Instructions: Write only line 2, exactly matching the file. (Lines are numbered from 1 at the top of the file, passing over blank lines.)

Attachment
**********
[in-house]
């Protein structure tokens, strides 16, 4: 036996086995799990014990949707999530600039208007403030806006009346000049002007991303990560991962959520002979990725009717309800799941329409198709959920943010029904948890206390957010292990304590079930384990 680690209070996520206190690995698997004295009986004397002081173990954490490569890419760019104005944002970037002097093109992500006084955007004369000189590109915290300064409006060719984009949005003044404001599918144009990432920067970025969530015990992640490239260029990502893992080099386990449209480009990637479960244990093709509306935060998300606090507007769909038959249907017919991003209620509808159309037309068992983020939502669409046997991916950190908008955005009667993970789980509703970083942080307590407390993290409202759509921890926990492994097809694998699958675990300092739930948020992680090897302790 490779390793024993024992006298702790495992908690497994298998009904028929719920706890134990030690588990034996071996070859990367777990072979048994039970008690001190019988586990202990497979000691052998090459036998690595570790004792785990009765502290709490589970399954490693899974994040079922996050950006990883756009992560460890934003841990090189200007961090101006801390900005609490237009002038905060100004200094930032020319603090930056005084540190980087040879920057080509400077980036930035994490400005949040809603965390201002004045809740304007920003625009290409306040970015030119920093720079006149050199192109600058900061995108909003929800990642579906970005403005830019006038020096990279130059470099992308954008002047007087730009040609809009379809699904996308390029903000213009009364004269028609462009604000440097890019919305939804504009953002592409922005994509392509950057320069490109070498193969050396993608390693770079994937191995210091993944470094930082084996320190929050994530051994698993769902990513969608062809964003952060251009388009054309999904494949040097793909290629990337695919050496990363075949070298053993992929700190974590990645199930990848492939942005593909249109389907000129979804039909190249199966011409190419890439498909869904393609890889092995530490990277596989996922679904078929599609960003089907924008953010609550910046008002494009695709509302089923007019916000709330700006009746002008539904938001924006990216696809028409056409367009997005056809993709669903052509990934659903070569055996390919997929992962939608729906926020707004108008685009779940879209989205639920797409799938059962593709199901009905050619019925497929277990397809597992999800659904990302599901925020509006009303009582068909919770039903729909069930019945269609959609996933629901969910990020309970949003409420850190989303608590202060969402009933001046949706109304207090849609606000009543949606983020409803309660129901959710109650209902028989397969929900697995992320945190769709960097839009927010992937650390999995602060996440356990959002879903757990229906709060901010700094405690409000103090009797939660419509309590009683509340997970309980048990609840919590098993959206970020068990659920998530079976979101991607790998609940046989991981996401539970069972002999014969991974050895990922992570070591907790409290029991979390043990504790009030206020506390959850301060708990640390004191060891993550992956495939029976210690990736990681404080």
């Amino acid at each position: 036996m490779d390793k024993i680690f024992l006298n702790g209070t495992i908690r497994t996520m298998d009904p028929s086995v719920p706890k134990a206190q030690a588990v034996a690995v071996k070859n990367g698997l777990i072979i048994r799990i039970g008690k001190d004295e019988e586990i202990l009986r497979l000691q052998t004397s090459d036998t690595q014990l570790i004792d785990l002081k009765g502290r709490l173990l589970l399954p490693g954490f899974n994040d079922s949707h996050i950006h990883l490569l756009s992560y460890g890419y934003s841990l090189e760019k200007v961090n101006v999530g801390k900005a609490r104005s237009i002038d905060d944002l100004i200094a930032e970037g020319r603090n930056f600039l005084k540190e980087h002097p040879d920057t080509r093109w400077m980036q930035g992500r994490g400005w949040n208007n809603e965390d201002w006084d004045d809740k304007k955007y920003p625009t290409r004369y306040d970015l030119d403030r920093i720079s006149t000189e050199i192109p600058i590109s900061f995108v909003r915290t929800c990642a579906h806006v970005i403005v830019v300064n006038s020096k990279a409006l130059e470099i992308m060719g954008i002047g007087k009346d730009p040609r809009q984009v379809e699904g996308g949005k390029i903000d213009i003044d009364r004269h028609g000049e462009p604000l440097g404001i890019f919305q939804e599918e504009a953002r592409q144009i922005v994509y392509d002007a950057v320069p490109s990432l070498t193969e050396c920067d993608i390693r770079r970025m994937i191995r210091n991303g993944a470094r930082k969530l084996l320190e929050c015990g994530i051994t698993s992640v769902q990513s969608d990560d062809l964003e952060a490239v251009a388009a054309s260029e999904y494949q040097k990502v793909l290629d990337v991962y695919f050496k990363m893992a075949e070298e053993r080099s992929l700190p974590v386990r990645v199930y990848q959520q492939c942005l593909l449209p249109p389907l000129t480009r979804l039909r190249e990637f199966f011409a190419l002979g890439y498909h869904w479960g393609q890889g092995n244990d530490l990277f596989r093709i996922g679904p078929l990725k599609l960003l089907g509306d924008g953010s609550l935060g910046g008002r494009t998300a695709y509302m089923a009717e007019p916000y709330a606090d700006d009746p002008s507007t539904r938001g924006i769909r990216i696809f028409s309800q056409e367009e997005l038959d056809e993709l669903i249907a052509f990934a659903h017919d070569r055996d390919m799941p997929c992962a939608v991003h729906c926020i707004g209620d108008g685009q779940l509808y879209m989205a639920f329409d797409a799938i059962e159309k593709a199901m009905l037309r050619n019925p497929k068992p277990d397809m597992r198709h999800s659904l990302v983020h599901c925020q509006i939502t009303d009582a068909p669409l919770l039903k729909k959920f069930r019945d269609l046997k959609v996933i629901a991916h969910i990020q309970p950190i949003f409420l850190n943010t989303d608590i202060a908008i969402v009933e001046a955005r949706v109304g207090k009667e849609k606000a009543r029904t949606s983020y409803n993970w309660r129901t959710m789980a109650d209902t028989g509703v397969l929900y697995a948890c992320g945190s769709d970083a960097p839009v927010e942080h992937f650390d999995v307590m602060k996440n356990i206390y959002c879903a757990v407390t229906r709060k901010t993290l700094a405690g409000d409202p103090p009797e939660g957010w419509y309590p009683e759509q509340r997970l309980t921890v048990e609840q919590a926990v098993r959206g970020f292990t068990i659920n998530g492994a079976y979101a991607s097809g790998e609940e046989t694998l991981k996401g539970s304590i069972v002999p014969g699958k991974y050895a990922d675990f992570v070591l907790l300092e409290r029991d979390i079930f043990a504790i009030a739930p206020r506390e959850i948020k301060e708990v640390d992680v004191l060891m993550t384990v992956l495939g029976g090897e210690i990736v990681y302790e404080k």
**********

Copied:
């Protein structure tokens, strides 16, 4: 036996086995799990014990949707999530600039208007403030806006009346000049002007991303990560991962959520002979990725009717309800799941329409198709959920943010029904948890206390957010292990304590079930384990 680690209070996520206190690995698997004295009986004397002081173990954490490569890419760019104005944002970037002097093109992500006084955007004369000189590109915290300064409006060719984009949005003044404001599918144009990432920067970025969530015990992640490239260029990502893992080099386990449209480009990637479960244990093709509306935060998300606090507007769909038959249907017919991003209620509808159309037309068992983020939502669409046997991916950190908008955005009667993970789980509703970083942080307590407390993290409202759509921890926990492994097809694998699958675990300092739930948020992680090897302790 490779390793024993024992006298702790495992908690497994298998009904028929719920706890134990030690588990034996071996070859990367777990072979048994039970008690001190019988586990202990497979000691052998090459036998690595570790004792785990009765502290709490589970399954490693899974994040079922996050950006990883756009992560460890934003841990090189200007961090101006801390900005609490237009002038905060100004200094930032020319603090930056005084540190980087040879920057080509400077980036930035994490400005949040809603965390201002004045809740304007920003625009290409306040970015030119920093720079006149050199192109600058900061995108909003929800990642579906970005403005830019006038020096990279130059470099992308954008002047007087730009040609809009379809699904996308390029903000213009009364004269028609462009604000440097890019919305939804504009953002592409922005994509392509950057320069490109070498193969050396993608390693770079994937191995210091993944470094930082084996320190929050994530051994698993769902990513969608062809964003952060251009388009054309999904494949040097793909290629990337695919050496990363075949070298053993992929700190974590990645199930990848492939942005593909249109389907000129979804039909190249199966011409190419890439498909869904393609890889092995530490990277596989996922679904078929599609960003089907924008953010609550910046008002494009695709509302089923007019916000709330700006009746002008539904938001924006990216696809028409056409367009997005056809993709669903052509990934659903070569055996390919997929992962939608729906926020707004108008685009779940879209989205639920797409799938059962593709199901009905050619019925497929277990397809597992999800659904990302599901925020509006009303009582068909919770039903729909069930019945269609959609996933629901969910990020309970949003409420850190989303608590202060969402009933001046949706109304207090849609606000009543949606983020409803309660129901959710109650209902028989397969929900697995992320945190769709960097839009927010992937650390999995602060996440356990959002879903757990229906709060901010700094405690409000103090009797939660419509309590009683509340997970309980048990609840919590098993959206970020068990659920998530079976979101991607790998609940046989991981996401539970069972002999014969991974050895990922992570070591907790409290029991979390043990504790009030206020506390959850301060708990640390004191060891993550992956495939029976210690990736990681404080």